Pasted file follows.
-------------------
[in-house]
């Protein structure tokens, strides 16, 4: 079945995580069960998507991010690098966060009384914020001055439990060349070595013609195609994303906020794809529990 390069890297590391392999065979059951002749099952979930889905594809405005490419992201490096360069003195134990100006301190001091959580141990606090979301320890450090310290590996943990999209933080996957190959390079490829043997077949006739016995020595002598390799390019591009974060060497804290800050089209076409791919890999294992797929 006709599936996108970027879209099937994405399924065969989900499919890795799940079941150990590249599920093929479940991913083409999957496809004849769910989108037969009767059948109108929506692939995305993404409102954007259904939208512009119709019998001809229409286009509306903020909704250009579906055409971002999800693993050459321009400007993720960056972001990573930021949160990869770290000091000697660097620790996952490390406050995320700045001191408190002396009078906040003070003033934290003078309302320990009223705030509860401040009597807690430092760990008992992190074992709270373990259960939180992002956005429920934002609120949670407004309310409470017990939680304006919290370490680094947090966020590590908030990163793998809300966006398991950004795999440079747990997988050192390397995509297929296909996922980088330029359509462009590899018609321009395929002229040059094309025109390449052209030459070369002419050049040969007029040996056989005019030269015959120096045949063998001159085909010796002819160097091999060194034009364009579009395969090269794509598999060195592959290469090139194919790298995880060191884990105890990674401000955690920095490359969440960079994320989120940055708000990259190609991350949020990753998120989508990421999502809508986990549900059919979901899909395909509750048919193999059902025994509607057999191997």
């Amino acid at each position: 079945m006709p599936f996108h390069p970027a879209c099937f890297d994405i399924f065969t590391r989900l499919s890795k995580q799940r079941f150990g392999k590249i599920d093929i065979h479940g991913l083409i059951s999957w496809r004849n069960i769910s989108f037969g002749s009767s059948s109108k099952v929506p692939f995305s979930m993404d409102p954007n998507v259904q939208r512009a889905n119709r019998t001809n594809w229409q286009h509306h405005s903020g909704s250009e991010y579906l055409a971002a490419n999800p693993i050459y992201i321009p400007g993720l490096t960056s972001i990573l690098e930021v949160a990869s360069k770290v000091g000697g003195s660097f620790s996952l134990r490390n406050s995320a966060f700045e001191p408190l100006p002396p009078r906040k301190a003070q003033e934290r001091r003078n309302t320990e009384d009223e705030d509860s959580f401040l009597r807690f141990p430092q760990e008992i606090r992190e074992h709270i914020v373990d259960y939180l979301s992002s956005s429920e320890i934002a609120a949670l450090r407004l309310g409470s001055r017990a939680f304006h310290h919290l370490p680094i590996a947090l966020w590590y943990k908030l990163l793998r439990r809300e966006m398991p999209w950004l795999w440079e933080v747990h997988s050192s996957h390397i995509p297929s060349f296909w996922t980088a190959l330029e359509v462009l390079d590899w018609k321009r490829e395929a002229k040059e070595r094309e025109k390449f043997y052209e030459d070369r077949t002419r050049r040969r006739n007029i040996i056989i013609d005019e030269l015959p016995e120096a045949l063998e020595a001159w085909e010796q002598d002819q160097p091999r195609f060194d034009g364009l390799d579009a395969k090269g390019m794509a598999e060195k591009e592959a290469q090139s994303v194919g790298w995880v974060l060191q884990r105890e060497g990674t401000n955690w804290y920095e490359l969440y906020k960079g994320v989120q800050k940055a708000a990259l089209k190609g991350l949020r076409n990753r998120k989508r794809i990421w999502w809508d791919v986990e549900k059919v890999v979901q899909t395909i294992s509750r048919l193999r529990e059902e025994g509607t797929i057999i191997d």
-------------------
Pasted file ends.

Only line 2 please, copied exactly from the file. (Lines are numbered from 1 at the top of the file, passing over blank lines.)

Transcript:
């Protein structure tokens, strides 16, 4: 079945995580069960998507991010690098966060009384914020001055439990060349070595013609195609994303906020794809529990 390069890297590391392999065979059951002749099952979930889905594809405005490419992201490096360069003195134990100006301190001091959580141990606090979301320890450090310290590996943990999209933080996957190959390079490829043997077949006739016995020595002598390799390019591009974060060497804290800050089209076409791919890999294992797929 006709599936996108970027879209099937994405399924065969989900499919890795799940079941150990590249599920093929479940991913083409999957496809004849769910989108037969009767059948109108929506692939995305993404409102954007259904939208512009119709019998001809229409286009509306903020909704250009579906055409971002999800693993050459321009400007993720960056972001990573930021949160990869770290000091000697660097620790996952490390406050995320700045001191408190002396009078906040003070003033934290003078309302320990009223705030509860401040009597807690430092760990008992992190074992709270373990259960939180992002956005429920934002609120949670407004309310409470017990939680304006919290370490680094947090966020590590908030990163793998809300966006398991950004795999440079747990997988050192390397995509297929296909996922980088330029359509462009590899018609321009395929002229040059094309025109390449052209030459070369002419050049040969007029040996056989005019030269015959120096045949063998001159085909010796002819160097091999060194034009364009579009395969090269794509598999060195592959290469090139194919790298995880060191884990105890990674401000955690920095490359969440960079994320989120940055708000990259190609991350949020990753998120989508990421999502809508986990549900059919979901899909395909509750048919193999059902025994509607057999191997």